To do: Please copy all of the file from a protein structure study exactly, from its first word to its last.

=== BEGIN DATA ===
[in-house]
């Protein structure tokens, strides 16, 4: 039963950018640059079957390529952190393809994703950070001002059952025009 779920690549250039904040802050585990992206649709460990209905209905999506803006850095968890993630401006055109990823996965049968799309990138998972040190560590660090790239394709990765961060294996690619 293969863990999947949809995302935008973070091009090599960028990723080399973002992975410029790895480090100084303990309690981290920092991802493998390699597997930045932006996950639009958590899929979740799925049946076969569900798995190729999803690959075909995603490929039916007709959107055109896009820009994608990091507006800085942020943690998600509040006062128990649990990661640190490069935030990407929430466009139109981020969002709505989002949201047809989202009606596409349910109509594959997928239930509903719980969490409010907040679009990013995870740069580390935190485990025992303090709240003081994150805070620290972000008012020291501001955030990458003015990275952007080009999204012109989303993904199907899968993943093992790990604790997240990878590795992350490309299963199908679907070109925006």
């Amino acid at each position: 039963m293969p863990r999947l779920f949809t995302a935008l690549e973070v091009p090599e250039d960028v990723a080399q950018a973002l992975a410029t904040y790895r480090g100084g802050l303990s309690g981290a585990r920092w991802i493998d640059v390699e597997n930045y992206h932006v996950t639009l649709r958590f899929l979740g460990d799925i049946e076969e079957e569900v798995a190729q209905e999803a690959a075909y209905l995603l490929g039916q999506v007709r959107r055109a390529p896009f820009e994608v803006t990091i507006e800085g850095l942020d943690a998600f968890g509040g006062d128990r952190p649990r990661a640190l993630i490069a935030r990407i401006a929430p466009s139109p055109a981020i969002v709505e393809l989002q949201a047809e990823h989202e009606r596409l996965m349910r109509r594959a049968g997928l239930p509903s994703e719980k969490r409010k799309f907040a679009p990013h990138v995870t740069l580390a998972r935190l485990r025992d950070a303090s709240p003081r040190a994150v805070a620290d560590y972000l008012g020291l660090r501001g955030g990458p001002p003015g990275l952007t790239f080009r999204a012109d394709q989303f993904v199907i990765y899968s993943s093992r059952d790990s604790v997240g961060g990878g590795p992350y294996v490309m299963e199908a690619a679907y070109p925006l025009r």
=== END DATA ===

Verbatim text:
[in-house]
């Protein structure tokens, strides 16, 4: 039963950018640059079957390529952190393809994703950070001002059952025009 779920690549250039904040802050585990992206649709460990209905209905999506803006850095968890993630401006055109990823996965049968799309990138998972040190560590660090790239394709990765961060294996690619 293969863990999947949809995302935008973070091009090599960028990723080399973002992975410029790895480090100084303990309690981290920092991802493998390699597997930045932006996950639009958590899929979740799925049946076969569900798995190729999803690959075909995603490929039916007709959107055109896009820009994608990091507006800085942020943690998600509040006062128990649990990661640190490069935030990407929430466009139109981020969002709505989002949201047809989202009606596409349910109509594959997928239930509903719980969490409010907040679009990013995870740069580390935190485990025992303090709240003081994150805070620290972000008012020291501001955030990458003015990275952007080009999204012109989303993904199907899968993943093992790990604790997240990878590795992350490309299963199908679907070109925006």
């Amino acid at each position: 039963m293969p863990r999947l779920f949809t995302a935008l690549e973070v091009p090599e250039d960028v990723a080399q950018a973002l992975a410029t904040y790895r480090g100084g802050l303990s309690g981290a585990r920092w991802i493998d640059v390699e597997n930045y992206h932006v996950t639009l649709r958590f899929l979740g460990d799925i049946e076969e079957e569900v798995a190729q209905e999803a690959a075909y209905l995603l490929g039916q999506v007709r959107r055109a390529p896009f820009e994608v803006t990091i507006e800085g850095l942020d943690a998600f968890g509040g006062d128990r952190p649990r990661a640190l993630i490069a935030r990407i401006a929430p466009s139109p055109a981020i969002v709505e393809l989002q949201a047809e990823h989202e009606r596409l996965m349910r109509r594959a049968g997928l239930p509903s994703e719980k969490r409010k799309f907040a679009p990013h990138v995870t740069l580390a998972r935190l485990r025992d950070a303090s709240p003081r040190a994150v805070a620290d560590y972000l008012g020291l660090r501001g955030g990458p001002p003015g990275l952007t790239f080009r999204a012109d394709q989303f993904v199907i990765y899968s993943s093992r059952d790990s604790v997240g961060g990878g590795p992350y294996v490309m299963e199908a690619a679907y070109p925006l025009r």